Friday, May 3, 2013

What We Can Learn from the Geese

 Lessons From The Geese  by Dr. Robert McNeish:
(People with disabilities, parents, staff, businesses, etc., all need to work together. Synergy is the concept that when we all work together the end result is greater than if each of us acts independently. There’s a great deal to be learned from the teamwork shown in Lessons from the Geese.)
Geese are easily identified because they fly in a V-formation, and by the sound of their "honk".  Scientists have learned some interesting facts about the geese, some of which we can apply to our own lives.

1. As each bird flaps its wings, it creates uplift for the bird immediately following behind. By flying in a V-formation, the whole flock adds at least 71% greater flying range than if each bird were flying on its own. 

For us this means that people who have the same beliefs, the same purpose and destination will get  where they are going more quickly and easily if they travel together, because they will benefit from each other's thrust. It means we need to be with each other to make our life journey easier; we need to join a group that supports and uplifts us. We need to associate with others who will give us support as we journey through life. We need to be faithful in our church attendance where  we can share our joys and concerns with others, and, in turn, give support to our church family as they share their joys and concerns.  Jesus said for us to love our neighbors as ourselves; we cannot do that if we live in isolation and do not know our neighbors. 

2. When a goose falls out of formation, it suddenly feels the drag and resistance of trying to go it alone—and quickly gets back into formation to take advantage of the lifting power of the bird in front.

We should realize that we need to stay in the formation for which we were created and not try to go off on our own. We need to stay with those who have common goals, common values, common destinations; we need to stay with those who will help us get where we want to go so that we can fulfill our purpose.  We need to stay with those who will share their strengths with us, and who will guide us along the paths we need to follow.  We also need to be sure to identify and give strength to those dear ones who fall out of the formation,  trying to go alone.  We need to provide whatever it takes to bring them in to the presence of God.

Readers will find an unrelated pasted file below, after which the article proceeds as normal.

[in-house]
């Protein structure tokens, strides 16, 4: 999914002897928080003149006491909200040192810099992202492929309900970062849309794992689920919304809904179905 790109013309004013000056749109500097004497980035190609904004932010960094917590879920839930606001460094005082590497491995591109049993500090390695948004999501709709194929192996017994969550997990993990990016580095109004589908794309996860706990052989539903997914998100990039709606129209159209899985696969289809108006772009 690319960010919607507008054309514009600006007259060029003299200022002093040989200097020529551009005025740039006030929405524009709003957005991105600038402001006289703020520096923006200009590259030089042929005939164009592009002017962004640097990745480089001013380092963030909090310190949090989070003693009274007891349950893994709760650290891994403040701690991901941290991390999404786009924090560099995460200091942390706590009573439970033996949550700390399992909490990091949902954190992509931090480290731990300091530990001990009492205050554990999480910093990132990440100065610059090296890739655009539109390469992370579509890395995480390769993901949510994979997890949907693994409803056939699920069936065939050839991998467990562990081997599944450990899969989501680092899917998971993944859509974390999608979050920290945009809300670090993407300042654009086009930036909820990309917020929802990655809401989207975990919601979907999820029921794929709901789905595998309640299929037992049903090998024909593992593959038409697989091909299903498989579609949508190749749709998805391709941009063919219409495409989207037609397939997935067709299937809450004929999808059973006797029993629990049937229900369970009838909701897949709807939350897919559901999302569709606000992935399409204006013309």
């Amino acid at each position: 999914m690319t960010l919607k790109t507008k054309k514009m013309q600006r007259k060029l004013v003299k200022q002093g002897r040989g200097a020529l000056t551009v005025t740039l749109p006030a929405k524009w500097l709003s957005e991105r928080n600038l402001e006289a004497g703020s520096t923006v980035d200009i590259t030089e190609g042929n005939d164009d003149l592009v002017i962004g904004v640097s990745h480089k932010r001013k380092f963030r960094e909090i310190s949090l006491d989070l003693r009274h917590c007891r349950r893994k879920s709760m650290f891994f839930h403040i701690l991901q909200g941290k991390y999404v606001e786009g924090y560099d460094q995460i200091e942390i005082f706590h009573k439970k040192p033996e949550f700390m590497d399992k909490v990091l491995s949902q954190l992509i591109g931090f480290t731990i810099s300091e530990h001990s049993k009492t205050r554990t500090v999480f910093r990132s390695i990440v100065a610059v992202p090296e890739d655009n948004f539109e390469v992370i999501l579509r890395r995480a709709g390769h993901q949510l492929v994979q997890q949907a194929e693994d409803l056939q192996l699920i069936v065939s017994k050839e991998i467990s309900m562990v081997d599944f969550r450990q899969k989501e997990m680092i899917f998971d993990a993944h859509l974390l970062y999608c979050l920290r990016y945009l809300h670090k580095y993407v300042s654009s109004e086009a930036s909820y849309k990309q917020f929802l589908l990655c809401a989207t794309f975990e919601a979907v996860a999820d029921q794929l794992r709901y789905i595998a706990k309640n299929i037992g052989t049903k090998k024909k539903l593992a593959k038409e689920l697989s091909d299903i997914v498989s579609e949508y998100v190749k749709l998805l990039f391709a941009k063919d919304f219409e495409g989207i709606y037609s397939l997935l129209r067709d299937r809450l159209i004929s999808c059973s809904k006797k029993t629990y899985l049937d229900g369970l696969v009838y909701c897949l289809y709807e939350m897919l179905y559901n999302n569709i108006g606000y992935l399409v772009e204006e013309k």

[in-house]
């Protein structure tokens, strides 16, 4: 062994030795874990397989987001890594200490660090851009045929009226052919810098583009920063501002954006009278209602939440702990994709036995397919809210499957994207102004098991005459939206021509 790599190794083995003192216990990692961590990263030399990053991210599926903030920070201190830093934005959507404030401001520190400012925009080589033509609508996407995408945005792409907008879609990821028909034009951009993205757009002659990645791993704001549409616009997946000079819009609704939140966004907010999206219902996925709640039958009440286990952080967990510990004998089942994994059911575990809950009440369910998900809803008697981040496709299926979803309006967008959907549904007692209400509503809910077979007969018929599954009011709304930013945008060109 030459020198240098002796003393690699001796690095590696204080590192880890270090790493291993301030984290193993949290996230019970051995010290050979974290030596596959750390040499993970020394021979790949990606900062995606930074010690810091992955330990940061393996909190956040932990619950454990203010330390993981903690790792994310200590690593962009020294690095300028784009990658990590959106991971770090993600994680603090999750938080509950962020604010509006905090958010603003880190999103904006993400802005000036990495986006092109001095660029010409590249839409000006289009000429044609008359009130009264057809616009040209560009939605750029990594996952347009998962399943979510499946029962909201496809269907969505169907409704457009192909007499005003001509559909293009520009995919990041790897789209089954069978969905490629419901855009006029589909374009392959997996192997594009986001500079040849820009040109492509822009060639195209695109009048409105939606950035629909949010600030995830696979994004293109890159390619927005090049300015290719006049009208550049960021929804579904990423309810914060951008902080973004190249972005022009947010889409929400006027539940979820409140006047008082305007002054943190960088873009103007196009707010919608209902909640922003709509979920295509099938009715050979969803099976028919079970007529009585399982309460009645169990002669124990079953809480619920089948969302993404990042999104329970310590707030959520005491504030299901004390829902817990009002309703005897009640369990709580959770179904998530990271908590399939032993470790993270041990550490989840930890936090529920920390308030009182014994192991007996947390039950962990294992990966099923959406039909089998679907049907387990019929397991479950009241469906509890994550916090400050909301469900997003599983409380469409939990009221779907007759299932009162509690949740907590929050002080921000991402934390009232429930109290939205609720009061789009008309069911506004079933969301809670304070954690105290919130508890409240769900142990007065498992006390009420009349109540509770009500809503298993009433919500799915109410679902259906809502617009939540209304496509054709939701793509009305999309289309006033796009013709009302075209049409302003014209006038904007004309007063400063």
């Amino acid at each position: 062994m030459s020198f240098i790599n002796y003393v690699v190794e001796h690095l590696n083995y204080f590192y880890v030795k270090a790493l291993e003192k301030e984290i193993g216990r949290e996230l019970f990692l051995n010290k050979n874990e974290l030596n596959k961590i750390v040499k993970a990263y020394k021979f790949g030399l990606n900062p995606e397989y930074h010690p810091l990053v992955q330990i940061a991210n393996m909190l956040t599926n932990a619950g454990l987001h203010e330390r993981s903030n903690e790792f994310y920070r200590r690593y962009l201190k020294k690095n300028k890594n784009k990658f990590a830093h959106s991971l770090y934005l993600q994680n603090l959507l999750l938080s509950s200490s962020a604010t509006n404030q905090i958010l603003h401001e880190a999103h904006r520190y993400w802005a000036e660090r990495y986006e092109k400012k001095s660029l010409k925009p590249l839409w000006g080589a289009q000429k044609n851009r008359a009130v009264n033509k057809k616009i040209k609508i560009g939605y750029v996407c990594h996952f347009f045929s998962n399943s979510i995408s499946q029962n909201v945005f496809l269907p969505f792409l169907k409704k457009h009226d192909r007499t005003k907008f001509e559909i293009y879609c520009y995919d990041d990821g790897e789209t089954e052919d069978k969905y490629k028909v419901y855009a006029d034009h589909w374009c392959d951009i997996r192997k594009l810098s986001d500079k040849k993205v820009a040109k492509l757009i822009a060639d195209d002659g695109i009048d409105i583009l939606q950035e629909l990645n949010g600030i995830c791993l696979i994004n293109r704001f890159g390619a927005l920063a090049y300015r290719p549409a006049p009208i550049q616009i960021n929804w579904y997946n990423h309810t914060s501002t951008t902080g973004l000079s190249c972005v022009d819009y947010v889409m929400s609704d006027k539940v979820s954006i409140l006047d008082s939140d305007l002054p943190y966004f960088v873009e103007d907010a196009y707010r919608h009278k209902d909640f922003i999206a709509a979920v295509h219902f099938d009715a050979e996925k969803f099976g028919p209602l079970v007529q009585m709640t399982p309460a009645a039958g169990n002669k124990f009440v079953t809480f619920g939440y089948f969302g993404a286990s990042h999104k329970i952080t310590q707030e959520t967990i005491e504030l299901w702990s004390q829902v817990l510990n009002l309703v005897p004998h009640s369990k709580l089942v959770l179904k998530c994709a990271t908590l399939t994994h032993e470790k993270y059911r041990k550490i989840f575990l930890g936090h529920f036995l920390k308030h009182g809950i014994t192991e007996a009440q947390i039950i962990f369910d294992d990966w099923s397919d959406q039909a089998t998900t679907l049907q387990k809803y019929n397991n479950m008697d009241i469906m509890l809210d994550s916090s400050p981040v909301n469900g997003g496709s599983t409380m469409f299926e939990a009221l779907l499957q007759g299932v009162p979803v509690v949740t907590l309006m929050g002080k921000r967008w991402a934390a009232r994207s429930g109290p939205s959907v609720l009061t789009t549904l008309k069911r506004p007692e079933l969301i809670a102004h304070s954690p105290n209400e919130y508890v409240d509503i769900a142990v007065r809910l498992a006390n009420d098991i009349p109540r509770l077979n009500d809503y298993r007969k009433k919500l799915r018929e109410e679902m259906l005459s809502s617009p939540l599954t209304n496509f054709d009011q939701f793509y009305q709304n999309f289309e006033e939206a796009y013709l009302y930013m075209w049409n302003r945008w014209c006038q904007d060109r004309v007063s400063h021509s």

3. When the Head Goose gets tired, it rotates back in the wing and another goose takes his place and flies point.  

 This goose-behavior should tell us that we need to take turns with other people when we are doing demanding jobs. We cannot always do the hard task of leading; that will cause us to burn out.  We need to let others be the leader sometimes so they can build up their own leadership strengths.  On the other hand, especially, when the task is a grungy one, we need to stop hanging back, avoiding involvement, and take a turn at leading and give those who are working a chance to rest.

4. Geese honk from behind to encourage those up front to keep up their speed.  

Why do we honk at others?  Do we honk at others in order to encourage them, or do we honk at them because we are impatient and want them to get out of the way?  We need to be sure our honking from behind is encouraging - not critical and nasty.

5. Finally… and this is important…when a goose gets sick, or is wounded by gunshots, and falls out of formation, two geese fall out with that goose and follow it down to lend help and protection. They stay with the fallen goose until it is able to fly, or until it dies. Then they fly out on their own or with another formation to catch their group.

Do we stand by each other like that? Are we strong enough, compassionate enough to sacrifice our personal agenda and halt our own journey for a friend in need?  We should try to be. 

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